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Mouth-To-Mask Rescue Breathing and Comparisons of Personal Resuscitation Masks

A Originally published by Rescue Squad Quarterly, Winter 1983

By: Gerald Dworkin
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Because of the major health concerns today, there is a major reluctance among emergency service personnel to perform direct mouth-to-mouth rescue breathing on an unknown victim. When confronted with a resuscitation emergency, response personnel do not always have the luxury of using a resuscitation unit, which would be carried on a fire engine or in a police car. Even if the equipment is available, we can't always wait to obtain the equipment before resuscitation efforts are begun.

The 1985 National Conference on Standards and Guidelines for Cardiopulmonary Resuscitation (CPR) and Emergency Cardiac Care (ECC)recommended that all pre-hospital care providers (i.e. police, fire, lifeguard personnel, etc.) be trained to administer mouth-to-mask rescue breathing. This recommendation was made as a result of the major health concerns regarding AIDS and other communicable diseases.

When used correctly, mouth-to-mask rescue breathing provides the same tidal volume as mouth-to-mouth rescue breathing, and is easier to use and provides larger tidal volumes than the bag-valve-mask technique, since both hands of the rescuer can be used to maintain airway patency and a secure mask fit. In addition, their recommendations included the following:

"A well-fitting mask is an effective, simple adjunct for use in artificial ventilation (rescue breathing) by appropriately trained personnel. The mask should have the following characteristics: transparent material, capability of fitting tightly on the face, and availability in one average size for adults..."

There are presently a variety of personal resuscitation masks which are available for mouth-to-mask rescue breathing, including the Laerdal Pocket Mask, the Respironics Mask, the Rondex Mask, and the Samaritan Mask. However, most masks cannot be used during one-rescuer CPR because they require the rescuer to perform rescue breathing using a jaw thrust maneuver while positioned at the top of the victim's head. Probably the easiest personal resuscitation mask to use is the new Samaritan Mask developed by The MedTech Group, Inc.

The Samaritan is constructed of a transparent contoured pliable material that is designed to be placed over the victim's mouth and nose. The mask is fitted with a one way duck valve that is inserted into the victim's oral cavity. The duck valve, in combination with flexible built-in offsets on the inferior surface of the mask, provides diversion of the victim's exhaled gas towards the periphery of the mask and away from the rescuer.

The rescuer administers rescue breathing by the conventional techniques by positioning himself alongside the victim's head and opening the victim's airway using the head-tilt/chin-lift maneuver. The rescuer applies his/her mouth directly over the valve aperture and exhales through the valve to ventilate the victim. The use of this mask allows the rescuer to provide rescue breathing alone, or in combination with chest compressions in the performance of CPR, and may be used during both single rescuer and team-rescue CPR.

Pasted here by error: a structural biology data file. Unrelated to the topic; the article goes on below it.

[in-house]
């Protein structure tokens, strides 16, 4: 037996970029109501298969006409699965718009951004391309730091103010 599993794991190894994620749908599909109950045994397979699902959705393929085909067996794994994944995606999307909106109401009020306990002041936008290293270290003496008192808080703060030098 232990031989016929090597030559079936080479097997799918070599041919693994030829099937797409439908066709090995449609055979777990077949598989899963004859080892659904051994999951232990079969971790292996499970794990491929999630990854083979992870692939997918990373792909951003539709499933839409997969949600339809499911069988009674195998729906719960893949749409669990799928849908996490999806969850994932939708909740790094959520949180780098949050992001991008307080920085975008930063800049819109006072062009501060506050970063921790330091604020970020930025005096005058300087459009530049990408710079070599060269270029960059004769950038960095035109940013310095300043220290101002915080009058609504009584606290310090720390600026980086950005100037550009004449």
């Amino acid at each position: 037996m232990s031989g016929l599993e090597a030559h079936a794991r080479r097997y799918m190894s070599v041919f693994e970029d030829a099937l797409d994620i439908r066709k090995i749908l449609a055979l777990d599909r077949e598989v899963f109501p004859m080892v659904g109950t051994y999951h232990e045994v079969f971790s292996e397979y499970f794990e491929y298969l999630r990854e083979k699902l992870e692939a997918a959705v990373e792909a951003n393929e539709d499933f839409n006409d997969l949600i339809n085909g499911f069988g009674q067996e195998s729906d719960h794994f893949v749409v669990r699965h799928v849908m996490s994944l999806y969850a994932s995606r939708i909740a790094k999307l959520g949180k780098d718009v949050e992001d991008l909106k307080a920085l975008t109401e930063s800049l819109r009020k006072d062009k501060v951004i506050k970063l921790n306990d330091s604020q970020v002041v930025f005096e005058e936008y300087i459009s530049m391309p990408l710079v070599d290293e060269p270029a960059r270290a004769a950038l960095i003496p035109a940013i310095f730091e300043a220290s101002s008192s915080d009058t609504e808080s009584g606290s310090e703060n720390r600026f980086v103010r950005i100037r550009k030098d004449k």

The Laerdal, Rondex, and Respironics personal resuscitation masks are excellent devices for mouth-to-mask rescue breathing. However, additional training is required on the part of the rescuer in order to perform the jaw-thrust maneuver during rescue breathing. And, because the rescuer must position himself at the top of the victim's head, he/she cannot use the mask in order to perform one rescuer CPR. Nevertheless, the procedure to ventilate the victim is virtually the same for any mask, once the patent airway is established. All masks are available with one-way valves which allow the exhaled air from the victim to be diverted away from the rescuer. The major difference between the masks is their compactness for carrying and storage, and the required positioning of the rescuer during the use of the mask.

The advantages of carrying and using a personal resuscitation mask by pre-hospital care providers are many. The rescuer does not have to make direct mouth-to-mouth contact with the victim; the rescuer does not inhale the victim's exhaled air; and saliva is not exchanged between the victim and the rescuer.

Gerald Dworkin, is a professional aquatics safety and water rescue consultant for Lifesaving Resources Inc. and is responsible for aquatics safety, lifeguard, water rescue, and ice rescue training curricula and programs. He also consults as an expert in drowning and aquatic injury litigation. He is a graduate from the University of Bridgeport in Connecticut, and has over 30 years professional experience in the fire, EMS, and water rescue sector. He is currently a firefighter/EMT for the Harrisville (NH) Fire and Rescue Department.

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